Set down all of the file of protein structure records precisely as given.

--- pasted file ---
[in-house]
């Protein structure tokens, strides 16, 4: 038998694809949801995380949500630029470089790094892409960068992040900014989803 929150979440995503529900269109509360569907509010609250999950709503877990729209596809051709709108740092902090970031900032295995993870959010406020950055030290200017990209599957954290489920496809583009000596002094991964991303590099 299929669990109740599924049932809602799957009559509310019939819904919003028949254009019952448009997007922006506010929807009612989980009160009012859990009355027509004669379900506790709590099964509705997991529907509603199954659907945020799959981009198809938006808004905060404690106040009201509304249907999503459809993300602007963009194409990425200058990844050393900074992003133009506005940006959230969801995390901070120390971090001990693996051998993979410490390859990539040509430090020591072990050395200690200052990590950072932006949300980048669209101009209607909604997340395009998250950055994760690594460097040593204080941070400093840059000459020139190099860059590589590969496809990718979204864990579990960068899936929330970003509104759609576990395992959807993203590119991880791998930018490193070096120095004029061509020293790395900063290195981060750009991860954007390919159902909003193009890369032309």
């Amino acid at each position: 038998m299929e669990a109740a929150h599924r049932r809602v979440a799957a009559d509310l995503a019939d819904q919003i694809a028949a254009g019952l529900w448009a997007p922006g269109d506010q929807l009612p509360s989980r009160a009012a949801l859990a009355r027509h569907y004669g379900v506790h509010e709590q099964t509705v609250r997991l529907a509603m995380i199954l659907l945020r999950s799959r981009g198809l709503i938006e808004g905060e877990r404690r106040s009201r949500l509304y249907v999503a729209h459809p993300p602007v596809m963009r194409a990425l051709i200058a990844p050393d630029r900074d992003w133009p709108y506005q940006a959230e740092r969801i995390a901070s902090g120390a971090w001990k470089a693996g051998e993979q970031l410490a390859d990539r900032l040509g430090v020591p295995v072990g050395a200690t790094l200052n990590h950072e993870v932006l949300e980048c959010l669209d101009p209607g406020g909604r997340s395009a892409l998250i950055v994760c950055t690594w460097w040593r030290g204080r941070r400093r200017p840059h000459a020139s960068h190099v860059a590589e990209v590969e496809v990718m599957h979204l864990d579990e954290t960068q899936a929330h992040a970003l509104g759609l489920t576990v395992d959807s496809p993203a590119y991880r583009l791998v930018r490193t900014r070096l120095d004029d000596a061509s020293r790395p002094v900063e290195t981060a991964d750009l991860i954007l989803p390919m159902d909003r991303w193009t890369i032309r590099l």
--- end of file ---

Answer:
[in-house]
């Protein structure tokens, strides 16, 4: 038998694809949801995380949500630029470089790094892409960068992040900014989803 929150979440995503529900269109509360569907509010609250999950709503877990729209596809051709709108740092902090970031900032295995993870959010406020950055030290200017990209599957954290489920496809583009000596002094991964991303590099 299929669990109740599924049932809602799957009559509310019939819904919003028949254009019952448009997007922006506010929807009612989980009160009012859990009355027509004669379900506790709590099964509705997991529907509603199954659907945020799959981009198809938006808004905060404690106040009201509304249907999503459809993300602007963009194409990425200058990844050393900074992003133009506005940006959230969801995390901070120390971090001990693996051998993979410490390859990539040509430090020591072990050395200690200052990590950072932006949300980048669209101009209607909604997340395009998250950055994760690594460097040593204080941070400093840059000459020139190099860059590589590969496809990718979204864990579990960068899936929330970003509104759609576990395992959807993203590119991880791998930018490193070096120095004029061509020293790395900063290195981060750009991860954007390919159902909003193009890369032309």
């Amino acid at each position: 038998m299929e669990a109740a929150h599924r049932r809602v979440a799957a009559d509310l995503a019939d819904q919003i694809a028949a254009g019952l529900w448009a997007p922006g269109d506010q929807l009612p509360s989980r009160a009012a949801l859990a009355r027509h569907y004669g379900v506790h509010e709590q099964t509705v609250r997991l529907a509603m995380i199954l659907l945020r999950s799959r981009g198809l709503i938006e808004g905060e877990r404690r106040s009201r949500l509304y249907v999503a729209h459809p993300p602007v596809m963009r194409a990425l051709i200058a990844p050393d630029r900074d992003w133009p709108y506005q940006a959230e740092r969801i995390a901070s902090g120390a971090w001990k470089a693996g051998e993979q970031l410490a390859d990539r900032l040509g430090v020591p295995v072990g050395a200690t790094l200052n990590h950072e993870v932006l949300e980048c959010l669209d101009p209607g406020g909604r997340s395009a892409l998250i950055v994760c950055t690594w460097w040593r030290g204080r941070r400093r200017p840059h000459a020139s960068h190099v860059a590589e990209v590969e496809v990718m599957h979204l864990d579990e954290t960068q899936a929330h992040a970003l509104g759609l489920t576990v395992d959807s496809p993203a590119y991880r583009l791998v930018r490193t900014r070096l120095d004029d000596a061509s020293r790395p002094v900063e290195t981060a991964d750009l991860i954007l989803p390919m159902d909003r991303w193009t890369i032309r590099l």